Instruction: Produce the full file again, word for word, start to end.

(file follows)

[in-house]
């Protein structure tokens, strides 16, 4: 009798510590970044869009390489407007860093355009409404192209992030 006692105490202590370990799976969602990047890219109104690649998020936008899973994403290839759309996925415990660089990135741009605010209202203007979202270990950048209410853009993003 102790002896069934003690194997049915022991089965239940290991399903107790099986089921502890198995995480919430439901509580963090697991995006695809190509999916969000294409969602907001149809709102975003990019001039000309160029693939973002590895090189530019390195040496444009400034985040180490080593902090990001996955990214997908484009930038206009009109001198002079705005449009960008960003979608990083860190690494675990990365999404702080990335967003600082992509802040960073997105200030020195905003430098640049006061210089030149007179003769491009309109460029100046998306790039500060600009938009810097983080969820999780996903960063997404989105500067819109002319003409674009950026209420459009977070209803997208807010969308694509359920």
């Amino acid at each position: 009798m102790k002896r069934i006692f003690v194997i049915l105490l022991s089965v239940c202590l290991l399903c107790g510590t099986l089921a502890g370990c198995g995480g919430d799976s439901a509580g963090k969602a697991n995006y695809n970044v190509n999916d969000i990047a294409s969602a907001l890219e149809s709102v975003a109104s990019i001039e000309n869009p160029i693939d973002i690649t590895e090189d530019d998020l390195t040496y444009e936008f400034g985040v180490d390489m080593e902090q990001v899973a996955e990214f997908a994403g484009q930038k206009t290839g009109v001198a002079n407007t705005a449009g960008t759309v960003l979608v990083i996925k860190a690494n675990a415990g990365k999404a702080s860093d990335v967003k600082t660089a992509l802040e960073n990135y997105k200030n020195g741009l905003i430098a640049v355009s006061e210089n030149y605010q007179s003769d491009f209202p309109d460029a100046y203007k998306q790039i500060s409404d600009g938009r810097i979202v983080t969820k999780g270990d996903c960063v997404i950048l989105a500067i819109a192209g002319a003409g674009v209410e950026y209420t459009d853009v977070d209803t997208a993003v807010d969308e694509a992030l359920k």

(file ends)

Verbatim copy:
[in-house]
């Protein structure tokens, strides 16, 4: 009798510590970044869009390489407007860093355009409404192209992030 006692105490202590370990799976969602990047890219109104690649998020936008899973994403290839759309996925415990660089990135741009605010209202203007979202270990950048209410853009993003 102790002896069934003690194997049915022991089965239940290991399903107790099986089921502890198995995480919430439901509580963090697991995006695809190509999916969000294409969602907001149809709102975003990019001039000309160029693939973002590895090189530019390195040496444009400034985040180490080593902090990001996955990214997908484009930038206009009109001198002079705005449009960008960003979608990083860190690494675990990365999404702080990335967003600082992509802040960073997105200030020195905003430098640049006061210089030149007179003769491009309109460029100046998306790039500060600009938009810097983080969820999780996903960063997404989105500067819109002319003409674009950026209420459009977070209803997208807010969308694509359920």
């Amino acid at each position: 009798m102790k002896r069934i006692f003690v194997i049915l105490l022991s089965v239940c202590l290991l399903c107790g510590t099986l089921a502890g370990c198995g995480g919430d799976s439901a509580g963090k969602a697991n995006y695809n970044v190509n999916d969000i990047a294409s969602a907001l890219e149809s709102v975003a109104s990019i001039e000309n869009p160029i693939d973002i690649t590895e090189d530019d998020l390195t040496y444009e936008f400034g985040v180490d390489m080593e902090q990001v899973a996955e990214f997908a994403g484009q930038k206009t290839g009109v001198a002079n407007t705005a449009g960008t759309v960003l979608v990083i996925k860190a690494n675990a415990g990365k999404a702080s860093d990335v967003k600082t660089a992509l802040e960073n990135y997105k200030n020195g741009l905003i430098a640049v355009s006061e210089n030149y605010q007179s003769d491009f209202p309109d460029a100046y203007k998306q790039i500060s409404d600009g938009r810097i979202v983080t969820k999780g270990d996903c960063v997404i950048l989105a500067i819109a192209g002319a003409g674009v209410e950026y209420t459009d853009v977070d209803t997208a993003v807010d969308e694509a992030l359920k």